My machine at home is in a state that needs reformating. Now I have been told it is not good enought to run windows xp, but it could run windows 2000. I was using windows 98 for the last unpteen years and was happy with that. But which is the better OS ?
I now work in IT and Network support, I am often having to upgrade or re-image friends and families PCs, and this is often their dilemma. The answer, essentially, boils down to which OS your computer can comfortably run and application (your use of the system). By “comfortably run” I mean, are you going to be sitting for ages waiting and have to go away and make a cuppa before Word loads.
The “stated” minimum specification for Windows 2000 and XP are: Pentium 133; 64M RAM; 2GB HDD (with 650M free) and 300Mhz CPU; 64MB RAM (128 Recommended); 1.5GB free HDD (For setup and Install), Respectively.
I wouldn’t recommend installing either OS on these systems. Realistically, I wouldn’t recommend installing them on less than ~ 600MHz CPU with upwards of 128M RAM, and this would be far from lightning fast.
If you system specification is good for either, then the deciding factor is performance against application. Windows XP can be said to be better because of the security, support and media enhancements. If the system were a standalone with no Internet connection and is only ever used, say, for Word and Excel, then 2000 would be the better choice, as it would perform slightly better than XP on the same spec. If, however, the system is used largely for Internet and exists in an environment that is not behind a firewall, such as is with Dial-Up or single PC USB modem A/DSL connection, then XP is a better choice as it comes with a built-in Firewall.
Software firewalls, such as ZoneAlarm, can be downloaded and ran with 2000 to provide firewalling. Don’t forget you’re going to want a virus scanner too! AVG Free is reasonable or, for purchase, F-Secure Antivirus (I’m sorry, but I cannot stand Norton or McAfee, from a support view, they’re a nightmare!)
So, all things being equal and the spec allows for either; choose 2000 if the system were not on the Internet, or solely used for word-processing and choose XP if the system is used largely for the Internet and music/multimedia.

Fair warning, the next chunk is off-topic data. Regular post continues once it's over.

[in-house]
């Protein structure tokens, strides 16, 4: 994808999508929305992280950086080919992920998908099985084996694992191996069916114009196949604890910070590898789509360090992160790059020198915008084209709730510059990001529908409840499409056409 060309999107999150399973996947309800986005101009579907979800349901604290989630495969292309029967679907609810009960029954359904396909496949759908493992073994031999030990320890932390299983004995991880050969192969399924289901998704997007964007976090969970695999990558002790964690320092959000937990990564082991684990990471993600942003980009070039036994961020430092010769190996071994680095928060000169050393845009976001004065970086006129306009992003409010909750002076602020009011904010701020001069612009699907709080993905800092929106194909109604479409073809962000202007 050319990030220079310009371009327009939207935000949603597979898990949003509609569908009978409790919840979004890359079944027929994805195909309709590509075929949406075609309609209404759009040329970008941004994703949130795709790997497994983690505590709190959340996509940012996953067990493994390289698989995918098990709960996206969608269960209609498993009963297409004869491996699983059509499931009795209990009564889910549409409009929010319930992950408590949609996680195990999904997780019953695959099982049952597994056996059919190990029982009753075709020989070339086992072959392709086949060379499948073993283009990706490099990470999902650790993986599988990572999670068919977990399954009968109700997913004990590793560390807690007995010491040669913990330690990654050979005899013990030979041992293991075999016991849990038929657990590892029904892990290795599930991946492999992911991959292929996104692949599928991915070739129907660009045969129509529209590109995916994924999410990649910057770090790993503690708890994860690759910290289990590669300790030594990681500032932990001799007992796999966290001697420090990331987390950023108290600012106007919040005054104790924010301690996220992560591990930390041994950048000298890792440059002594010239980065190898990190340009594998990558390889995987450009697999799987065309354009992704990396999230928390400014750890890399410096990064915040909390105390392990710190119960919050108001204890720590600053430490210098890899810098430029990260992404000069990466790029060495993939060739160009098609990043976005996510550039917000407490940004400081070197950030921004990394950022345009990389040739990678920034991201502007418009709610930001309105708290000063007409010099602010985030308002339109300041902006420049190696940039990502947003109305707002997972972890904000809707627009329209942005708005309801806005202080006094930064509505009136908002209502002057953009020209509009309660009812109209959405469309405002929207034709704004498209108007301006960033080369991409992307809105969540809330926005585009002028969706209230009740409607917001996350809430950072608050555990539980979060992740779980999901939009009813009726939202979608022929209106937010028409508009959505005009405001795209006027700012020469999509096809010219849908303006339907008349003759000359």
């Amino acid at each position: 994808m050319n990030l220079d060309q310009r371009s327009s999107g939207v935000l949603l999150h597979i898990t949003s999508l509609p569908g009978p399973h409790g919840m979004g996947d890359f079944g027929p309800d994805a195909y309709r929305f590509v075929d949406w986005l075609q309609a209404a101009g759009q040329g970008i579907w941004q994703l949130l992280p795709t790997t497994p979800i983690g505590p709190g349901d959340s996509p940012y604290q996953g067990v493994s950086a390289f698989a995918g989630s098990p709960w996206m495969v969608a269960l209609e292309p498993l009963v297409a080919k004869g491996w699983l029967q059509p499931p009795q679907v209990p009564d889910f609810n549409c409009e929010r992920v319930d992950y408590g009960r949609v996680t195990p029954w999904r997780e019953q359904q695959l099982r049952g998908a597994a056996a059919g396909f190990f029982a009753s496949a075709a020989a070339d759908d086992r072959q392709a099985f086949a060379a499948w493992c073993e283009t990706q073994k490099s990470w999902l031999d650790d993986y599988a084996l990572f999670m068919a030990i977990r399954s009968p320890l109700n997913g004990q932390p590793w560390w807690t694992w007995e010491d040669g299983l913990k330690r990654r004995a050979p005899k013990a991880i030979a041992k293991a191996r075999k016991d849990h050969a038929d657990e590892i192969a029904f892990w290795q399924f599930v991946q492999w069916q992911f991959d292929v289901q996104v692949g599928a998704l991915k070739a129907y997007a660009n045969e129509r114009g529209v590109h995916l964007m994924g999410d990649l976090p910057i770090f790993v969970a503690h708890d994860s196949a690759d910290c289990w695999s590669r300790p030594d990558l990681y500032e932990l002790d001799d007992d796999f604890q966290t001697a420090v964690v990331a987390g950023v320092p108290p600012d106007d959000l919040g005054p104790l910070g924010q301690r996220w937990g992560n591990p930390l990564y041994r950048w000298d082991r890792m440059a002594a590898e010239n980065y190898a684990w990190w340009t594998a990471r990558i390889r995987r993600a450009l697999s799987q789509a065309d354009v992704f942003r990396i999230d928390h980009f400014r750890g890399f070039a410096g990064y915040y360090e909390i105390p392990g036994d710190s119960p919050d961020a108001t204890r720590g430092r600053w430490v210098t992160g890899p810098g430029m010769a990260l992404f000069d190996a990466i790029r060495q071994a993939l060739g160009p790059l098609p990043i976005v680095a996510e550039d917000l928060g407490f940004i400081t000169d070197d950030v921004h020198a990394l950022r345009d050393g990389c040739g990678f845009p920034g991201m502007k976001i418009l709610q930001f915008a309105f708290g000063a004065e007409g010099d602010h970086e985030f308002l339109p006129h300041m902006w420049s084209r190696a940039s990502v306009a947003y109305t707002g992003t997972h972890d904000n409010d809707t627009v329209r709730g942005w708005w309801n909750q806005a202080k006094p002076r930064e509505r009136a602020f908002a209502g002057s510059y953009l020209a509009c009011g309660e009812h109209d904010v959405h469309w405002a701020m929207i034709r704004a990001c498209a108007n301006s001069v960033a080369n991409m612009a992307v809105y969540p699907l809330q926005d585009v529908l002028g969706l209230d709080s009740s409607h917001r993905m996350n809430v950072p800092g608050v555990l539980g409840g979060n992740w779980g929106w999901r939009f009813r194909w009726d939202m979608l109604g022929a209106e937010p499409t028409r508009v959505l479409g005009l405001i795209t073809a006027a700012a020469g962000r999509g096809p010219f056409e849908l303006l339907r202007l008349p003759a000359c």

I say, if you don't run software that needs XP I would stay with 98SE. It seems to be about as stable as Microsoft gets as long as you have the fix packs installed. Most security exposure is still in stuff you download and open. If you don't feel the urge to open every strange file you get in your ionbox you are usually fine without a lot of extra software. Use a hardware firewall. Less hassle and you cover your whole network with one box.
From what you have all said I have decided that sticking with windows 98SE is the best for me. Old system, ocasional internet access, bit of word processing, so I do not need anything to involved. Just get the extra downloads.
I'd stick with 98SE unless there's some really compelling reason to change (i.e. a program that you "absolutely must have" and it won't run on 98SE).
I'm installing an internet system for one of my local office contracts at the moment. Ideally I would have installed a Unix-based system (e.g. Linux), but as everyone in the place with home computers is already familiar with Windows we decided to go with that. I'm installing 98SE, as I will also need to interface with older DOS applications.
I've had much bigger problems in the past trying to get some old DOS programs set up under XP (and the problems with some under 98SE are more than enough!).
This is certainly another factor to consider if you want to run old DOS applications as well.
[This message has been edited by pauluk (edited 08-10-2006).]
I still keep several native DOS 6.3 systems in the fleet, all but one as MP3 players and my tikibar MP3 player is hardware dual boot (switch flips master/slave bits) so I can bring that one up in W/98 for network driven maintenance. I still use a few DOS programs that run a lot better in native DOS (most notably, Ashton Tate dBase). Most stuff will run in the W/98 DOS box.
There's always the question of is it worth being upgraded. I had an old Celeron based Gateway that I wanted to use in my workshop. I priced a new processor, more ram, bigger hard drive, and a legal compy of XP,and it came out to about $350. Instead I ended up buying an eMachines for about $300. I still hate to throw things away, though. I still have the Gateway, but I might donate it to the high school's Computer Service vo-tech class.
[This message has been edited by PEdoubleNIZZLE (edited 08-10-2006).]
The biggest problem with XP is that it's a memory hog. You need at least 256mb of RAM to run it, and 512mb to run more than 1 program at a time. Win2k isn't nearly so bad. If your PC doesn't have > 256mb, I'd strongly recommend against XP.